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Rap Renaissance: How New York is Changing the Game

Arts & Culture | November 12, 2013

Over the past few years, New York City has been the hub of a promising rap renaissance. Emerging crews have collectively revived the urban sounds of the 90s, fused party rap with Houston lean music, and introduced a new aesthetic of druggy mysticism. Joey Bada$$’ Brooklyn-based Pro Era and A$AP Rocky’s Harlem-based A$AP Mob have helped move rap away from the smothering clutches of the late Dirty South movement and into a new age of creativity. Between 2006 and 2008, an attempt to revive classical Southern rap oversaturated and quickly stagnated the genre into a cascade of mindless dance songs. Thankfully, we’ve forgotten that Flo-Rida’s “Low” and T.I.’s “Whatever You Like” were the two most popular rap songs in 2008. Instead of developing personalities and lyricism, rappers mechanically spewed out lyrics and sounds that revolved around mindless notions of club scenes. Today, however, 2008 rap just seems like a distant hangover. The New York renaissance has helped rap regain its charm, honesty, and unpredictability – of course with the help of other movements such as, California’s Odd Future and Kendrick Lamar’s Black Hippy. Project after project, New York has pioneered new competitive sounds, developed more widely relatable lyrics, and set up a context of continual improvement for fans.

Rap finally seems to have regained its focus on developing an honest narrative of each rapper’s true characters. In both Pro Era’s PEEP: The aPROcalypse and Joey Bada$$’ astonishing mix tapes, 1999 and Summer Knights, you can lyrically and sonically feel the laid-back and honest personalities that make up the Pro Era crew. These kids, mostly students from Brooklyn’s Edward R. Murrow High School, give you a candid picture of their lives and make you feel like they’re rapping for themselves and no one else. While Southern rap cultivated an ambience of dishonesty and conformity, these New York rappers have brought honesty to the forefront of hip-hop. Flushing, Queens native, Action Bronson has also recovered sincerity in the genre – demonstrating his uniquely appealing character as a wise guy, overseas-traveller, luxury chef, and occasional rapper. Bronson’s raps and promotional videos entertain his fans with authentic and ironically lavish images of his lifestyle. Artists like Pro Era and Bronson are clearly seeking to gain trust from their listeners, something that late Southern rap has long neglected. As New York MCs approach their music as a project of baring their sincere selves, they have restored life to rap and have given the genre a genuine charisma absent in late Southern rap.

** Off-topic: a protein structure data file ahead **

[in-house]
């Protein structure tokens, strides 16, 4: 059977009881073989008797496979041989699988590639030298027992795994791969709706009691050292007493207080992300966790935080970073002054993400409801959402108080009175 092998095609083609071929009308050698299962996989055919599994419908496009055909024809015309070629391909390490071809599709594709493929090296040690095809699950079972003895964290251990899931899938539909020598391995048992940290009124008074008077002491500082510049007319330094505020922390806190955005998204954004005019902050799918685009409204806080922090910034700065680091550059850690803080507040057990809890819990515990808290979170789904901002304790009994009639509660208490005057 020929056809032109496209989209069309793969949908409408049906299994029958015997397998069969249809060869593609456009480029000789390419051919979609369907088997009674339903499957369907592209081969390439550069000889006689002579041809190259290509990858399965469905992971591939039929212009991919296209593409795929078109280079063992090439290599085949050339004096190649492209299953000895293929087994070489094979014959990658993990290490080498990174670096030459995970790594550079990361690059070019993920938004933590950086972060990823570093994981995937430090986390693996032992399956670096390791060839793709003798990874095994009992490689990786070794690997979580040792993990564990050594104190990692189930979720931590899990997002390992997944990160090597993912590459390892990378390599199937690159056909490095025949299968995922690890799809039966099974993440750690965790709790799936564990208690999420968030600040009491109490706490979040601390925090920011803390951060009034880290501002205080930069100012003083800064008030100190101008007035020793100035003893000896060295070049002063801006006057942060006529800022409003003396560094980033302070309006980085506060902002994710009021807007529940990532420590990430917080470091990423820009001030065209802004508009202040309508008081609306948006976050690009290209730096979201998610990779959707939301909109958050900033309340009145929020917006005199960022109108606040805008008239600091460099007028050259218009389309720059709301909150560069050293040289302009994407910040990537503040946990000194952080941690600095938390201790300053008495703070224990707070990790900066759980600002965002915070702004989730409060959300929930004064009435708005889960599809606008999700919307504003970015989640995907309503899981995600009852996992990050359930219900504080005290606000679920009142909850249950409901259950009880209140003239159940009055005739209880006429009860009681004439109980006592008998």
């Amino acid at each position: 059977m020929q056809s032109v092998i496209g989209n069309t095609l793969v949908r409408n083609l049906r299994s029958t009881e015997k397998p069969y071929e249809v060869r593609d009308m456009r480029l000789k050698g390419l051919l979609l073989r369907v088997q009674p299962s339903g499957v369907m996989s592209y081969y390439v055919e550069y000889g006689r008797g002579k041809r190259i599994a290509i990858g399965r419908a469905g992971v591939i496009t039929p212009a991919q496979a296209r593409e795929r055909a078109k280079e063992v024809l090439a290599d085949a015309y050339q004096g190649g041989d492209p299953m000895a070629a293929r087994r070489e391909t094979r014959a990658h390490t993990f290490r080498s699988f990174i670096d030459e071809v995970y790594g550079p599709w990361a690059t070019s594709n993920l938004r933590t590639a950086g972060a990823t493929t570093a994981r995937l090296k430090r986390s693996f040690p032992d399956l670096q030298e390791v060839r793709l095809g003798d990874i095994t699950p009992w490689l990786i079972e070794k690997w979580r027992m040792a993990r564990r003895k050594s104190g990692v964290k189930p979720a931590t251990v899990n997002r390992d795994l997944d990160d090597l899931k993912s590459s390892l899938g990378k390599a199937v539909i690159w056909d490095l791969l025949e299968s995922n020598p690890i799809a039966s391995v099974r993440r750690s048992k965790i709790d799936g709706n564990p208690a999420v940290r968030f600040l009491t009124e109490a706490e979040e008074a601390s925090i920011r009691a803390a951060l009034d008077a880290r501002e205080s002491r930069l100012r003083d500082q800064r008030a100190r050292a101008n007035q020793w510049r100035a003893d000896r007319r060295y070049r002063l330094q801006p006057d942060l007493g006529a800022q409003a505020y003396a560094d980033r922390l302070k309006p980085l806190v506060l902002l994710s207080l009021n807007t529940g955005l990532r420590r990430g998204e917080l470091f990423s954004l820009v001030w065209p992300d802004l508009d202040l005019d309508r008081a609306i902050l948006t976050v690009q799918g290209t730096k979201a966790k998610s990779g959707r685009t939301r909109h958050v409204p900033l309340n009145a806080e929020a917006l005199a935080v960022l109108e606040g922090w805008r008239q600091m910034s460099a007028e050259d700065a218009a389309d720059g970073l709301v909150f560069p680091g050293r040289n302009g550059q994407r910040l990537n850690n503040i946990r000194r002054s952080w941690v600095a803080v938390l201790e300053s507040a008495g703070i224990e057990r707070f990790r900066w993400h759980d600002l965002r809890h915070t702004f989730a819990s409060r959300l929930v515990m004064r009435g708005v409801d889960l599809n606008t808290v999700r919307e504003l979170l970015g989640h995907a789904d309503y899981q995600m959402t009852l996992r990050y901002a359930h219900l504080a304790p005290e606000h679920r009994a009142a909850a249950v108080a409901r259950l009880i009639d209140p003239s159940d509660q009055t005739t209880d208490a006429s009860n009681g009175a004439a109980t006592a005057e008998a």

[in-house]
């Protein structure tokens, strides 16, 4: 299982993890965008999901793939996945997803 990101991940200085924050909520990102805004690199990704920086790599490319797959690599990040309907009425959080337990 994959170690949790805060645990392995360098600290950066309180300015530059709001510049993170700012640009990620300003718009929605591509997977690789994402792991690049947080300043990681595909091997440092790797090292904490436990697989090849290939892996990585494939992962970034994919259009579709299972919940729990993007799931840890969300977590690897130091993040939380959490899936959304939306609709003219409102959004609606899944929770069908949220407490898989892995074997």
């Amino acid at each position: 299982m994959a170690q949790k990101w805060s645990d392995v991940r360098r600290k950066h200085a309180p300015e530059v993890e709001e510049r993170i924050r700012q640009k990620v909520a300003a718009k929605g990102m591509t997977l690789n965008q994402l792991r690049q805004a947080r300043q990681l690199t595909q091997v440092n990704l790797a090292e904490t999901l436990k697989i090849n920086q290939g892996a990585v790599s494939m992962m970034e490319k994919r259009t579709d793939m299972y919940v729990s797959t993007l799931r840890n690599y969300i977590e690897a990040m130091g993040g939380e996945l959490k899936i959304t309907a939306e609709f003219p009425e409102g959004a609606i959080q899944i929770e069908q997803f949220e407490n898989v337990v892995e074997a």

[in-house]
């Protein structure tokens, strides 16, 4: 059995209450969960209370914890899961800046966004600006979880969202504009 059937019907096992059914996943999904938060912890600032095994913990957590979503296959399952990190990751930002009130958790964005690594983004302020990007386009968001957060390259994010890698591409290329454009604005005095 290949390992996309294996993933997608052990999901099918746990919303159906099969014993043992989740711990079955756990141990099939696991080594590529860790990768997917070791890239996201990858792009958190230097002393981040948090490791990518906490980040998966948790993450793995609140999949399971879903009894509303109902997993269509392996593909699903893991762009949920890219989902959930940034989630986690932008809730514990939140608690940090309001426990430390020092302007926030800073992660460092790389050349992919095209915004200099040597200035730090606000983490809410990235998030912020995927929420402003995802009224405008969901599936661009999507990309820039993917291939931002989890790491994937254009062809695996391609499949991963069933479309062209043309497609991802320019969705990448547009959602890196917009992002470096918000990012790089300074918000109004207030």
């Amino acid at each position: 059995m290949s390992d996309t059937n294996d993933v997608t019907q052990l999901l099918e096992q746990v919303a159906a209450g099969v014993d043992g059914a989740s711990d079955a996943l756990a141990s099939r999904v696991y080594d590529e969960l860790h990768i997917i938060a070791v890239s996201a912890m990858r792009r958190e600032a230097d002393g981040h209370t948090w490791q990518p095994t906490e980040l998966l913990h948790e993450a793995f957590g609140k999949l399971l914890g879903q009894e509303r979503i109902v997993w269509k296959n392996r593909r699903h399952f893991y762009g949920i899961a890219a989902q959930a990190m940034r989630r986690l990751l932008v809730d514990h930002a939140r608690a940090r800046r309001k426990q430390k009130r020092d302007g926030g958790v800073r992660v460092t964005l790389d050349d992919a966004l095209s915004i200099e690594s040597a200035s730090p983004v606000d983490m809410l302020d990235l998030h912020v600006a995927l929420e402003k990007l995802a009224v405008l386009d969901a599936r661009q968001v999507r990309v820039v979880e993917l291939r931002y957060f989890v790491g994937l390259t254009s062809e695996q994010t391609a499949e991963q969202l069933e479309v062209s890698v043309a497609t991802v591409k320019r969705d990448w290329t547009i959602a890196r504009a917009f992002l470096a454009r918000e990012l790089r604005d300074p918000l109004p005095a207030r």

More than approaching their projects with an attitude of integrity, New York rappers are developing their projects comprehensively. For example, creating new fashion trends, and are channeling a range of musical influences in unprecedented ways. A$AP Mob, for example, has meticulously worked to create visual trends that combine messy urban style with high fashion. The fashion image that A$AP Rocky and his team have developed, for example, guides much of their lyricism—although sometimes to his disadvantage. More than crafting appealing imagery and fashion trends, A$AP Mob has drawn from various musical influences to craft a progressive sound, which mixes together familiar New York urban standards with the Houston screw influences – which late Southern rap coincidentally misapplied to their vain club music. While late Southern rap was no more than a slew of the same predictable sounds, crews such as A$AP Mob have inspired a comprehensive creativity in both music and fashion.